reply to post by burdman30ott6
Heh, I grew up in the 80s, and I would love for my grandma (who lived through the Great Depression) to see you categorize the 80s as 'tough.' She
categorized our generation as 'spoiled' and 'lazy' and after hearing things my parents said about their childhood lives I'd say that's true. I
agree that the 90s were a magical fairlyland compared to the 70s and 80s, though. I had no videogame console, not even a 2600, and never have. I've
had a computer since '86 and still have my first one in the closet.
Most people I see commenting on the current situation seem to ignore both American and human
history. One commentator referred to the
possibility of a Depression as the coming of the SECOND depression. Hm, I guess all those others don't count...it's not even the first time we've
been under threat of depression due to a real estate bubble. One depression toward the beginning of the 19th century was due to that, and there were
several periods classified as a 'depression' in that century.
And human history: Famine, disease, war, earthquakes, foul weather, etc. have always been with us. Those of you raised with a strong Christian
background have probably been thinking about 'End Times'; well, we've been in the 'End Times' for about 2000 years now. Is this the end? If
evangelicals stop thumping on a Bible long enough to read it, you'll know the answer is 'I don't know.'
The tragedy of the current crisis is that it's not so much an ecological disaster as it is a human-created disaster. The parts of the world
suffering the most are large populations living in the desert, war zones, or both; and in places like China, where the economy is booming, well, that
part of the world is given to disaster. It certainly doesn't help that
Corn ethanol is getting a beating, but have you noticed that America's output of that particular grain has DOUBLED? Holy moly. Part of that is at
the expense of the aquifer that feeds west Kansas, which is another reason we need to do away with that particular subsidy, but the mere fact that we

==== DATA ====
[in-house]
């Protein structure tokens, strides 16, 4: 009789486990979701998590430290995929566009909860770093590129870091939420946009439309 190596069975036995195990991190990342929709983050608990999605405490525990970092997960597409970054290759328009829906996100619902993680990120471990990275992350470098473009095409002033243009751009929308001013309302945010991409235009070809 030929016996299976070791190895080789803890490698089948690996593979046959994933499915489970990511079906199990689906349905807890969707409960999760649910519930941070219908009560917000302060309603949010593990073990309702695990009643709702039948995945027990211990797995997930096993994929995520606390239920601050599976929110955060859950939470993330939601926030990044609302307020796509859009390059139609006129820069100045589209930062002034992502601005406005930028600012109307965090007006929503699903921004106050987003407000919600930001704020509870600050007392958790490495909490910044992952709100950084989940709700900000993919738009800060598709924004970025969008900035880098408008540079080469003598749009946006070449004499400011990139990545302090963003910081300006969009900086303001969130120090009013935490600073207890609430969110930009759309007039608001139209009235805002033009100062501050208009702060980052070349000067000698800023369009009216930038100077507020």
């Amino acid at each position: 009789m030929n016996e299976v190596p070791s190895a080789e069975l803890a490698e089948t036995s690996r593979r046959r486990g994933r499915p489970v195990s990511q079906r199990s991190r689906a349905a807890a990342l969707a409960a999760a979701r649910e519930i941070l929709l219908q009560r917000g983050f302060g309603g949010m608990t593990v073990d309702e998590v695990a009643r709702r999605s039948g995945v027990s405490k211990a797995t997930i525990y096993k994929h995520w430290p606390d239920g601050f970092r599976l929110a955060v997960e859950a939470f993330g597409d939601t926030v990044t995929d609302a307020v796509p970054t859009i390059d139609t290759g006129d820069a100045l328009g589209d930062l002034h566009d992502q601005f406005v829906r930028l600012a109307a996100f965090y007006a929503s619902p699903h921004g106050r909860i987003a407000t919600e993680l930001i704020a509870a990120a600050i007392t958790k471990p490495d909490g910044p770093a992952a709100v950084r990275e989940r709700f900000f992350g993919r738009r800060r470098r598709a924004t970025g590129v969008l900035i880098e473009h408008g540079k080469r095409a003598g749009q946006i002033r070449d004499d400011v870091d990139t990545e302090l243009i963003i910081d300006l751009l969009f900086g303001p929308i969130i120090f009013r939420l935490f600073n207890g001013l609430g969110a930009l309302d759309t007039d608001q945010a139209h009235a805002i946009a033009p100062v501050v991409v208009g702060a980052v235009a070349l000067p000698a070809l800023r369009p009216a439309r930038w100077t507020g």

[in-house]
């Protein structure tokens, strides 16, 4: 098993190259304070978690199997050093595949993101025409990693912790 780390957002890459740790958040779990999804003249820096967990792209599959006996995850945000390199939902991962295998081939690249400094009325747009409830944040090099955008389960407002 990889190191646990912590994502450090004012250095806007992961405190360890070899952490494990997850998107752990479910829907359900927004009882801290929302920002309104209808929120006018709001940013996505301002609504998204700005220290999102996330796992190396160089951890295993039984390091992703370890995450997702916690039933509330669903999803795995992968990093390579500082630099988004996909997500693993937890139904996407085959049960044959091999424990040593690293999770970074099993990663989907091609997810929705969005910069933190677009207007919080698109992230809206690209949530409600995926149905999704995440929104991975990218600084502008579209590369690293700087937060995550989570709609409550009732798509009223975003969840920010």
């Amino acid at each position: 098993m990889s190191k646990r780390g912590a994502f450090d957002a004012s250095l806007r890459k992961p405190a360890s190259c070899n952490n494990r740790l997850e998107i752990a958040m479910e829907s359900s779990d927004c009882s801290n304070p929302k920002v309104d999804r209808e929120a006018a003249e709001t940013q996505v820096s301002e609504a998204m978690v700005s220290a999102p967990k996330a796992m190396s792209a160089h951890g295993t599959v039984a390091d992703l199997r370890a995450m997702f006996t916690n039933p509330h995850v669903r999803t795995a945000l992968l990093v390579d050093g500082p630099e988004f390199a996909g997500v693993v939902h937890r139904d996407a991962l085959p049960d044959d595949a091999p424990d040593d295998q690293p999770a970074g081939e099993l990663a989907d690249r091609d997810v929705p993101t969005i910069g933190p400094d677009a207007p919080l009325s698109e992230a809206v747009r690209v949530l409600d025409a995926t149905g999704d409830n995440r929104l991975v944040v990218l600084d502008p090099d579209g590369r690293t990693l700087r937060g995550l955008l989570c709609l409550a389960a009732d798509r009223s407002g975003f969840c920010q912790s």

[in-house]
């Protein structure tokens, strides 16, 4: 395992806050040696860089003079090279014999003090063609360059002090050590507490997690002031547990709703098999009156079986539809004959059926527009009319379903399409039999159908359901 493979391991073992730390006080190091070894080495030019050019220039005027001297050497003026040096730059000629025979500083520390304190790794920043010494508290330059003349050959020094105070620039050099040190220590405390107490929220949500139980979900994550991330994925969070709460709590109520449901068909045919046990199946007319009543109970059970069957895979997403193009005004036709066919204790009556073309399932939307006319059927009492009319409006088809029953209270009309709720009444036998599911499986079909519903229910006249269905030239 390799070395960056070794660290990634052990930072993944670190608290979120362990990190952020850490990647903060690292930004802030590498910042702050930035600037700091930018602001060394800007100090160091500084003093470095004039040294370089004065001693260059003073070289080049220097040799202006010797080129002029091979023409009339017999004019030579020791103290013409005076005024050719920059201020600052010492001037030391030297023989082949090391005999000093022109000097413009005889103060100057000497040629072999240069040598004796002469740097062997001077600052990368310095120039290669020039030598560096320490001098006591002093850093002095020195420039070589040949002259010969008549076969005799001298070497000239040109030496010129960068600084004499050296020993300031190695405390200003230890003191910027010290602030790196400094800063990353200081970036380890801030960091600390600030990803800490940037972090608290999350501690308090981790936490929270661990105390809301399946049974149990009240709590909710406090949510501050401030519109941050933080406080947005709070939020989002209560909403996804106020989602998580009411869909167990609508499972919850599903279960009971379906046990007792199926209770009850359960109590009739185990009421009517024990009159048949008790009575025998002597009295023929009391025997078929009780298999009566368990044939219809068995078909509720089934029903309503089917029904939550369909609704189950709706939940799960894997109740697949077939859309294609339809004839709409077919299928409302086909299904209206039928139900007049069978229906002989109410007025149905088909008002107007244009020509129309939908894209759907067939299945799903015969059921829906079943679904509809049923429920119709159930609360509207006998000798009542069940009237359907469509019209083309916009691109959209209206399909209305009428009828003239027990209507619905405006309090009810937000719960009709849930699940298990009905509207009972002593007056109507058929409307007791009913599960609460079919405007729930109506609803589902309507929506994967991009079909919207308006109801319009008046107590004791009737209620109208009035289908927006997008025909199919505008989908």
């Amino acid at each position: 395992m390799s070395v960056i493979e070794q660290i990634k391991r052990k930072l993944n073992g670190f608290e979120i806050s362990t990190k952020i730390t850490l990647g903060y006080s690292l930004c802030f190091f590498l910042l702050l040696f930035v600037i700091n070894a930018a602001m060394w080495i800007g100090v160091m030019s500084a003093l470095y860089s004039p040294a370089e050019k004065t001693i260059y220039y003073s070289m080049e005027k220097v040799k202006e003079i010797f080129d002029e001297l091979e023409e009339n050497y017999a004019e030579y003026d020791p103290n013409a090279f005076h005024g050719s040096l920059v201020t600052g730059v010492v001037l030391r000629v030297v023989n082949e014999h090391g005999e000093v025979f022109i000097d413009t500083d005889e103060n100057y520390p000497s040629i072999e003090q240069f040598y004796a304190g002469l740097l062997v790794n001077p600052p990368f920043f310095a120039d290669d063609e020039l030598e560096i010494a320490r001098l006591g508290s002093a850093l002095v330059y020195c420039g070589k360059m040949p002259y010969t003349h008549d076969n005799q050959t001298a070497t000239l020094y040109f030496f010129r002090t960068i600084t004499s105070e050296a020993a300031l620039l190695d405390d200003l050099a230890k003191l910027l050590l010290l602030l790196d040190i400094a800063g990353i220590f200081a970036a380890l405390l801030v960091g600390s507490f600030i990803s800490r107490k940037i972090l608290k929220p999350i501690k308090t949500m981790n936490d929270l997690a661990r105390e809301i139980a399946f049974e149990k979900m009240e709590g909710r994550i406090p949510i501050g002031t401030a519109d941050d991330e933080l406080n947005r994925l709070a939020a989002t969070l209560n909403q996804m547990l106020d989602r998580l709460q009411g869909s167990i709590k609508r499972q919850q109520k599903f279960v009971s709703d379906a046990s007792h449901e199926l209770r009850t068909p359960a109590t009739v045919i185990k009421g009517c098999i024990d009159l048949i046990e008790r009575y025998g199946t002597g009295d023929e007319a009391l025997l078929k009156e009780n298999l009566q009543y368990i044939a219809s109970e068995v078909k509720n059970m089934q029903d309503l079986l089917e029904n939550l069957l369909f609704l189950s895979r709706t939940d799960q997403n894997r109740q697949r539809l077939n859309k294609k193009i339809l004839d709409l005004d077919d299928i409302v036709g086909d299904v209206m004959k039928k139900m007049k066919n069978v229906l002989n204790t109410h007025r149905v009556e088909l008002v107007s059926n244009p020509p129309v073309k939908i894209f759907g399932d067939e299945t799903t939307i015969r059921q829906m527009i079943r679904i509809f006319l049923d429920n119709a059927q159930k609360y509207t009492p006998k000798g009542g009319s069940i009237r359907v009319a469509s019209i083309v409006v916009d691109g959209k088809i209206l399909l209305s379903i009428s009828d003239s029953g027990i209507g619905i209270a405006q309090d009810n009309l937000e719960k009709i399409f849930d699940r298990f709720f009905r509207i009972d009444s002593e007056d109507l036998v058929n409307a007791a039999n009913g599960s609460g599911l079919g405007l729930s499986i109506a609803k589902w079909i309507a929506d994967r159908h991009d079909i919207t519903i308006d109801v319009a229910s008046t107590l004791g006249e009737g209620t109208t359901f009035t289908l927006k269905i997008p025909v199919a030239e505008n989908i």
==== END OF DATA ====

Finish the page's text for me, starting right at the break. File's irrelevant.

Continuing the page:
can DOUBLE our corn output during a period of Earth history given to drought is nothing short of amazing.
Troubling, though, is that we rely heavily on a small number of crops. Scientists have been warning us for years about that, and now some staples are
coming under fire of "rust" and other blights. Time to innovate, in a hurry, and time to get those developed nations to stop banning GM foods.
The most tragic bit about the food crisis is that, even factoring out people living in deserts, in countries that got lazy about ag, and countries in
turmoil, there's been mismanagement of croplands, an overdependence on chemicals, and so on, it's largely a financial one. With the housing market
bottoming out and banks determined to not cut their losses, and with the various central banks bailing 'em out, hedgefunds, 401k plans, etc. are
pumping their money into commodities causing the food prices to skyrocket. There's almost no need for as many people to go hungry as there are,
other than to save a few peoples' wealth.
Finally, how many of us posting on the board have known a single day without the thread of nuclear annihilation?
And climate change? Read up on some paleoclimatology and tell me the current conditions are bad.
Is the potential for disaster high? Yes. Are there too many humans? Yes. Is it that bad? I don't think so, and so far it's not that bad for my
family, but I also don't think it's great.
Now, damn this global warming, I need to put on another layer of clothes to stay warm...